Recently I was asked to support FITT’s Mentoring Program in the capacity of interviewer to help assess and match the right mentor to the mentee candidates.
FITT (Females in Information Technology and Telecommunications) run a dedicated Mentor program connecting experienced and senior women with up and coming managers and executive women within the industry. Mentors volunteer their time and range from CEOs, CIOs, COOs, Executive Directors and HR Directors to Senior Architects, Project Directors and Senior Business Analysts. These women are impressive – with significant achievements and scope of responsibilities and sit at the top of very well known top organizations in the technology and telecommunications space.
Mentoring generally refers to a personal developmental relationship in which a more experienced or more knowledgeable person helps a less experienced or less knowledgeable person. It provides an informal transmission of knowledge, social capital, and the psychosocial support relevant to work, career, or to personal or professional development.
With huge gender representation divides in boards and senior management across all industries, this program provides a structured support process for these high-achieving women who are already at the top, to share their journeys, their experience and tips for overcoming any barriers with others still on their rising journey.
Ultimately it helps demystify the path, approach and strategies taken and is designed to help address gender imbalance and the question of “how do we get more women to the top”.
Although the mentees obtain great insight and knowledge through the program, the Mentor’s who operate in this capacity, also see the benefits.
Here are the main benefits of mentoring shared by these inspiring women:
- Rewarding – each Mentor recognized the great satisfaction and reward gained at a personal level when helping someone else learn, grow and develop their potential, their confidence and their skills. There were many “proud” stories shared of helping others through promotions, major projects and major decisions. Many previous mentor relationships had developed into friendships and mutually-rewarding business relationships where both parties felt they had learned much from each other and enjoyed the connection and history they had shared together immensely.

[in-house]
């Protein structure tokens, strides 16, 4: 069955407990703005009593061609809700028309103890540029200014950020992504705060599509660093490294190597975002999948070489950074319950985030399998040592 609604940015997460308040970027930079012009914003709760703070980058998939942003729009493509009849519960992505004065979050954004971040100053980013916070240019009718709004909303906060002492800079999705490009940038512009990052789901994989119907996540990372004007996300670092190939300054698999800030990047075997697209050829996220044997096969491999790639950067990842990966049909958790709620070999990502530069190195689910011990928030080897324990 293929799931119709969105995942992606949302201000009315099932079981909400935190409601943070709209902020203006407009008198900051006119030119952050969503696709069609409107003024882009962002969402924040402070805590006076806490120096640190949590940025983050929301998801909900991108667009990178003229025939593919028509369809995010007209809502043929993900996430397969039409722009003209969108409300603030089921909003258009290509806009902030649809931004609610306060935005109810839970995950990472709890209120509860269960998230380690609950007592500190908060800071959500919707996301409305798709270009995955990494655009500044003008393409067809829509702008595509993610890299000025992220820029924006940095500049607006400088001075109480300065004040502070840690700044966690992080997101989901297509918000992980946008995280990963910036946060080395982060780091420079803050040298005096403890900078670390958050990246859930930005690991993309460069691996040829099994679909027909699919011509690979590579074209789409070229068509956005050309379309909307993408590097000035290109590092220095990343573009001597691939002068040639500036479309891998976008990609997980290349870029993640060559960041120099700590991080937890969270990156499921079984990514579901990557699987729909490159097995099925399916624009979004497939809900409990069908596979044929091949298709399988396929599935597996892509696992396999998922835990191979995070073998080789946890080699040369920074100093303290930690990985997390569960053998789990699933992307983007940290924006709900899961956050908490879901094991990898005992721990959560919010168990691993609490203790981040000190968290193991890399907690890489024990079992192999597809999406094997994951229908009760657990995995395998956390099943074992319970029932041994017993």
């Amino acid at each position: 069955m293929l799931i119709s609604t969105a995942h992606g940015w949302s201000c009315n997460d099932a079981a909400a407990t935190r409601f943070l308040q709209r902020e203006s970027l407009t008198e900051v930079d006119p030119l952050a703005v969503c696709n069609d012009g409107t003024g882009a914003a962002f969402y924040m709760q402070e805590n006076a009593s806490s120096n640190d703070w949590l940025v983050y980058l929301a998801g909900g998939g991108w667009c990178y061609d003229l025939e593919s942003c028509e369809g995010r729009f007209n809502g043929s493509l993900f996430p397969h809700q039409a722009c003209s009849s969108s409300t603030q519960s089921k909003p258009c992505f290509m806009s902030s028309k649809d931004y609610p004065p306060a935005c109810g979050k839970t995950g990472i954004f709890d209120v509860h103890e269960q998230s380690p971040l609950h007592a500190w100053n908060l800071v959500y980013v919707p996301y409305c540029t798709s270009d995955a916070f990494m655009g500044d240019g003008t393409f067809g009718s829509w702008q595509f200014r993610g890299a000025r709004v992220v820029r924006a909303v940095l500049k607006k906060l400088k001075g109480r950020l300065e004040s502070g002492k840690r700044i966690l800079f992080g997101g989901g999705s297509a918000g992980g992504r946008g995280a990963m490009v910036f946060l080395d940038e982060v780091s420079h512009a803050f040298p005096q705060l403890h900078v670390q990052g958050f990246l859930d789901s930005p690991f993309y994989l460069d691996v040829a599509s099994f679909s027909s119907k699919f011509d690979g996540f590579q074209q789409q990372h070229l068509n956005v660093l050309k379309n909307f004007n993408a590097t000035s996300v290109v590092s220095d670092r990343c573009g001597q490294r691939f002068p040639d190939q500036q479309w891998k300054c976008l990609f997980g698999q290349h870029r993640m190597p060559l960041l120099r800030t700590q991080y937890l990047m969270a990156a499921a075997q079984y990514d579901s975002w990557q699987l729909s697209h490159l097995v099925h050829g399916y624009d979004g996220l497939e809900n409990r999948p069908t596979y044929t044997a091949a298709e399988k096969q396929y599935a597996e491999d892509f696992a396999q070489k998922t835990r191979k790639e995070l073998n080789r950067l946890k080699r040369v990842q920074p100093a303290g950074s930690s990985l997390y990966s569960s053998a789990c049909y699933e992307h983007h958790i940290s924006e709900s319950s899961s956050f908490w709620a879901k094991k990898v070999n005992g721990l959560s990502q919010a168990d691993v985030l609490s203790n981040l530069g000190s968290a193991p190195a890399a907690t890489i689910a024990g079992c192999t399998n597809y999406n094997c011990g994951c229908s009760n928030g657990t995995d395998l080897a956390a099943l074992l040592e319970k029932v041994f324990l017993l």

- Recognition – each Mentor could share a story of how someone had helped mentor them along their path to the top. They recognized the value in having a powerful role-model, someone to share their experience and wisdom and connected this to their own learning and support at critical times in their own career progressions. Mentoring was seen as a gift for helping them and it was now time for the gift to be passed on or as a way “to give back”.**
- Growing – each Mentor sees mentoring as an opportunity to grow themselves. By taking time out to help someone else, they recognized that they would benefit from self-reflection, from learning about someone new and their different experiences, from the language and skills you use as a Mentor. Often a mentee will push the mentor with their questions, suggestions and probing. These relationships were seen to be mutually sharing and beneficial.
- Motivation – each already had a passion for developing people, however mentoring others was seen to be motivating and re-invigorating to themselves. It helped them push themselves, to revisit their own strategies and challenges, to recognize the strengths in others and in making them more aware of their own strengths. It helped them revisit and retap their own drivers of what makes someone successful and more importantly what makes them successful. By taking time out to share experience and knowledge, it unlocked additional wisdom and energy to be applied in new ways.
Many of these women shared their challenges of being a woman in IT. It is wonderful to see so many of these women now providing real employment opportunities, creating flexible and supportive work cultures and in actively helping other women break down barriers and stereotypes.
I enjoyed the interview process immensely and commend these women for taking time out of their busy schedules to share their experience, knowledge and wisdom to help promote the next generation of women leaders.
There are real benefits in Mentoring others – and this is not just for women. So if you see an opportunity to Mentor others outside of your direct report lines, I encourage you to take the opportunity up.
Enjoy the growth, rewards and motivation that will be yours.
** You may be interested in reading this article on returning the gift of experience. Read more>